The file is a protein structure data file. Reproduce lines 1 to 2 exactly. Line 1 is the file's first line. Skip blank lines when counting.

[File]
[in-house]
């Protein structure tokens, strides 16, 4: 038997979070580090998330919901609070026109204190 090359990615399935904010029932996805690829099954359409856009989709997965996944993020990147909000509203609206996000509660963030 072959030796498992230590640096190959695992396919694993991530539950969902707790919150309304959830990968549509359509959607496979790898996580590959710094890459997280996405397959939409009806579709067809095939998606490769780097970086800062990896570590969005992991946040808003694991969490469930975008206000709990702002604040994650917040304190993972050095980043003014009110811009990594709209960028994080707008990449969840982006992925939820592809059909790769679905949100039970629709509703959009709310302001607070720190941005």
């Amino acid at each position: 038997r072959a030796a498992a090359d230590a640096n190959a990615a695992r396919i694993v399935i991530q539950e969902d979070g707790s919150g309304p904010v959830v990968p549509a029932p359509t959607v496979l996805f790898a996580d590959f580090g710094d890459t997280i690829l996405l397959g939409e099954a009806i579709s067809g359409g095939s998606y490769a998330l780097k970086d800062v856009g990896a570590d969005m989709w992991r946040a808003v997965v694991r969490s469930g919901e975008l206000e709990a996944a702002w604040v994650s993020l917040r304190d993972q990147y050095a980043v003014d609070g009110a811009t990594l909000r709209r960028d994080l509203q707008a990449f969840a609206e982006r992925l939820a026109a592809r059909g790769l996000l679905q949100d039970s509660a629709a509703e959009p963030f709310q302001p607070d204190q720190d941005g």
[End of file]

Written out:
[in-house]
């Protein structure tokens, strides 16, 4: 038997979070580090998330919901609070026109204190 090359990615399935904010029932996805690829099954359409856009989709997965996944993020990147909000509203609206996000509660963030 072959030796498992230590640096190959695992396919694993991530539950969902707790919150309304959830990968549509359509959607496979790898996580590959710094890459997280996405397959939409009806579709067809095939998606490769780097970086800062990896570590969005992991946040808003694991969490469930975008206000709990702002604040994650917040304190993972050095980043003014009110811009990594709209960028994080707008990449969840982006992925939820592809059909790769679905949100039970629709509703959009709310302001607070720190941005």